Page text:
Every Friday morning, we gather live with a community of OptiChannel sales & marketing people to hear from business leaders in many industries. The goal is to learn from hands-on practitioners who use OptiChannel strategies and tactics to find and engage their audience on their optimal channels.
We broadcast these events on Zoom, Facebook, and LinkedIn, and enjoy the company of thousands of commercial printers, agencies, and b2b/b2c brands from around the world.
Over the past few months, we’ve invested in improving all aspects of the stream, and a question we keep getting is “What kind of equipment are you using?“
So, I figured it’s time to publish the list and see if we can help others engage their community in the same way. We’ll keep this post updated as we make subsequent improvements, and we’re happy to answer *any* questions you have about how to enhance your livestream’s quality in the comments below.
No question is off limits 🙂
Here are the major components of what we’re using in the studio. As you’ve probably heard me say a few times, if you’re just getting started, you don’t need all of this equipment. You can create and distribute content on virtually any budget these days.
Each of the items below includes an affiliate link where you can learn more and/or purchase the product if it’s helpful to you.
And if you have questions about what you need, how to set it up, and budgeting for your own livestream, find me in the comments and let’s chat.
This is what the Heil PR-40 (our mic of choice) is plugged into, and it dramatically improves the quality of our audio. However, I probably wouldn’t get this device if I were starting over. Before you purchase this, let’s talk in the comments and make sure it’s right for you.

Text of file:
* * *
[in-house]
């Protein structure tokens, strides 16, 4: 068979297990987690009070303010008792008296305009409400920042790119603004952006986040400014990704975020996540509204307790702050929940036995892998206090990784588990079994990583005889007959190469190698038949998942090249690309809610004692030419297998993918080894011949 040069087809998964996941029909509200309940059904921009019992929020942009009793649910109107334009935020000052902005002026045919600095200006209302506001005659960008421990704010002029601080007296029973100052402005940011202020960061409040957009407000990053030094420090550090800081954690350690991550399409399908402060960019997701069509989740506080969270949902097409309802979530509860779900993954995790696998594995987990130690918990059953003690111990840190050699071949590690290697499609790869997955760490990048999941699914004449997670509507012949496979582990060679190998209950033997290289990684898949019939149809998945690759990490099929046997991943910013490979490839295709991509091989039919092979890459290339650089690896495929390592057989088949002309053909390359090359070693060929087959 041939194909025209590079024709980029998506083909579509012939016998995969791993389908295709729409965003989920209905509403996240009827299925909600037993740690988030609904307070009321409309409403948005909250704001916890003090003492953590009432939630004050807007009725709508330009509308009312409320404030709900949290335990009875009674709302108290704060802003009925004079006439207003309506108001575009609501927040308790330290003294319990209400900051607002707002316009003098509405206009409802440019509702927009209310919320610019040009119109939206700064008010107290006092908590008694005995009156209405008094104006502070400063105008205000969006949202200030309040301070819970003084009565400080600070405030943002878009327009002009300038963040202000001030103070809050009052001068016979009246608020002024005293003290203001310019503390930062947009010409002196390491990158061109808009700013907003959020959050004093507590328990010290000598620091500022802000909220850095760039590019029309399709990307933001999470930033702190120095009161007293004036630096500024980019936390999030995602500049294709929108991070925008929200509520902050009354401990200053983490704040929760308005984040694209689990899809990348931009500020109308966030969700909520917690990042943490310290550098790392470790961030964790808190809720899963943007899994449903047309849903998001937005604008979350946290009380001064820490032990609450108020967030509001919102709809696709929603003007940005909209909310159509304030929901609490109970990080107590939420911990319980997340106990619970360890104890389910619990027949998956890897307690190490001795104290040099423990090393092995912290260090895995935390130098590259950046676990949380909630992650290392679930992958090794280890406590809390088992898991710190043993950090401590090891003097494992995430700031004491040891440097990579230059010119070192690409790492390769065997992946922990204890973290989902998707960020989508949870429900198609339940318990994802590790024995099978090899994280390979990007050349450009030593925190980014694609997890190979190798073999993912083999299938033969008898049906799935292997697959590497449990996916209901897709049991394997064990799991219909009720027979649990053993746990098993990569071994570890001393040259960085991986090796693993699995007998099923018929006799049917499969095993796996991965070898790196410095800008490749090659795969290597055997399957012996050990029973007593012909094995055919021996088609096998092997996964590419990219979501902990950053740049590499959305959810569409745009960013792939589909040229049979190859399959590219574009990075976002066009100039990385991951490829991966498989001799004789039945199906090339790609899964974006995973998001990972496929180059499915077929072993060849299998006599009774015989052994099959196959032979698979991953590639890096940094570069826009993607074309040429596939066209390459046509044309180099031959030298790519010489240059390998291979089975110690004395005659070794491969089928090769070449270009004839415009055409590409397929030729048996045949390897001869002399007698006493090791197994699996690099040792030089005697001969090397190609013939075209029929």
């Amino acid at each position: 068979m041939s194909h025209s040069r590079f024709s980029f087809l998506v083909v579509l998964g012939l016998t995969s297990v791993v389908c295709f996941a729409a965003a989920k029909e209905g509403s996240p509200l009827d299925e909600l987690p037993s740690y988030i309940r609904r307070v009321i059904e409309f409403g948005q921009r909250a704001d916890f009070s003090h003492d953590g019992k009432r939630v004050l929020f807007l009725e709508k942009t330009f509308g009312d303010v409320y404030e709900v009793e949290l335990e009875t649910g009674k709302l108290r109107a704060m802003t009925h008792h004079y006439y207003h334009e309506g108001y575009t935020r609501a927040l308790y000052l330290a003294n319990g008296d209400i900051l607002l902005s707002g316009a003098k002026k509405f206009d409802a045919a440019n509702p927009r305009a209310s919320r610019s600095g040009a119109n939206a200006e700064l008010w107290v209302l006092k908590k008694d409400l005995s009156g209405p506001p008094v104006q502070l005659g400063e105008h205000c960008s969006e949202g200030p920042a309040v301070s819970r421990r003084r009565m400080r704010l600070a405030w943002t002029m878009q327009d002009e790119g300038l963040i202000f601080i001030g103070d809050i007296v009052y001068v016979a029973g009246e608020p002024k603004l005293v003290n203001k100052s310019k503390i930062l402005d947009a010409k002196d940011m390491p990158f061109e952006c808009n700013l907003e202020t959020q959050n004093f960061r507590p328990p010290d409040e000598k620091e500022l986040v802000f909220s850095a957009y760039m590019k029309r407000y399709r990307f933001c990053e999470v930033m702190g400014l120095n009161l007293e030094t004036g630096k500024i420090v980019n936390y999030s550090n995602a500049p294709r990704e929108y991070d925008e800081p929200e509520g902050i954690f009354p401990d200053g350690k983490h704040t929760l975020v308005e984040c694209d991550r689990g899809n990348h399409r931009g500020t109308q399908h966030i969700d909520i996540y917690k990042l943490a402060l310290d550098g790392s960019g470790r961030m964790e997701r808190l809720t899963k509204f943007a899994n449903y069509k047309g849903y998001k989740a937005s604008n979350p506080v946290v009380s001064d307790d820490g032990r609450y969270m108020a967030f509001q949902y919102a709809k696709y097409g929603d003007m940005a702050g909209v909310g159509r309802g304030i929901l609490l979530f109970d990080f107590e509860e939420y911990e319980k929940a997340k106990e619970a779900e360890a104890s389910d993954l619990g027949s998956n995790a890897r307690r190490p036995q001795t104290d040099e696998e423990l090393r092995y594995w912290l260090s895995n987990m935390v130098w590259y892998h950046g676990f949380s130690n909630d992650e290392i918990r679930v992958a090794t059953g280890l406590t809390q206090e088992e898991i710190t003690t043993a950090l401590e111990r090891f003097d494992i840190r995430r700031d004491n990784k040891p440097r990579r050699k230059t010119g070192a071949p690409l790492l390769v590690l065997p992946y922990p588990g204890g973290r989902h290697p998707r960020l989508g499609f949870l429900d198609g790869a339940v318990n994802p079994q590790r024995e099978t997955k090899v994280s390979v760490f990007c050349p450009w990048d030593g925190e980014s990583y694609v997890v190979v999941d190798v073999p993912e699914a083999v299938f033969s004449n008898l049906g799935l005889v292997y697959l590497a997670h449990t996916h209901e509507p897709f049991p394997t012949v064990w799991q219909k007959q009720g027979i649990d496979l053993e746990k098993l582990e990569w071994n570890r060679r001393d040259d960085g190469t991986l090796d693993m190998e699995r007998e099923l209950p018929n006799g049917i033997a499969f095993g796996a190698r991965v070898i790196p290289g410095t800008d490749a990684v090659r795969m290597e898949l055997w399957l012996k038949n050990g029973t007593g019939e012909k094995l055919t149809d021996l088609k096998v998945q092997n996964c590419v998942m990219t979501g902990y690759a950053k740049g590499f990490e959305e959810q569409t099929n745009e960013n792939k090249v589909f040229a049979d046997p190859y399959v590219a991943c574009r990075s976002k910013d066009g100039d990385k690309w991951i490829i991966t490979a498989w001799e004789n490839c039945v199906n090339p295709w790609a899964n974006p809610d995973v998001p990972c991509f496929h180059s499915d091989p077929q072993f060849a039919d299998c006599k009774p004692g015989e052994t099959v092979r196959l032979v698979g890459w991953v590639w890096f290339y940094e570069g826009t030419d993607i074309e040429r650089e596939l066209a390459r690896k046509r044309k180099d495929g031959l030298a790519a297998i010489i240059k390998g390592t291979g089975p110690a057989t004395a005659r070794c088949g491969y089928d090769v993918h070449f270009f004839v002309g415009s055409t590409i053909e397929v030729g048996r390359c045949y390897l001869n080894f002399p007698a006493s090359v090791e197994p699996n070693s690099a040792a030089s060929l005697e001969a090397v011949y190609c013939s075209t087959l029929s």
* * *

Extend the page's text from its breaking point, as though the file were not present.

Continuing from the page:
We have a few of these mics, and use them for video and audio production. They’re wonderful and the quality is great! Learn more about them on Amazon here.
We’re actually upgrading to the M1 Mini. More on that soon.
This is a device that’s very helpful for producing a livestream. You can program any of the buttons to do things you need during the event, like switching cameras, controlling Zoom, bringing up documents, and so on. You can get one (if they’re in stock) here!
This is the camera we use for all livestreams. It has worked very well so far. Takes a little time to configure, but once you get through those hoops, you’re pretty much plug-n-play. It connects to the computer via the Elgato Cam Link (below). See more on Amazon here.
This is a capture card that takes the camera’s output, and brings it into the computer. It allows your computer to recognize the camera as a web-cam. Here are all the details.
Lighting is very important. This is one of many lights in the studio. You can see more here on Amazon.
This is what we use for most of our live events. I’m sure you’re familiar with it!
When we go live, we also publish a stream to restream.io, which in turn simulcasts to Facebook and LinkedIn.
These are some of the major components of the studio. There’s more, so we’ll add more details pending your questions.
For now, I hope this helps. Let’s talk in the comments about all things livestreaming!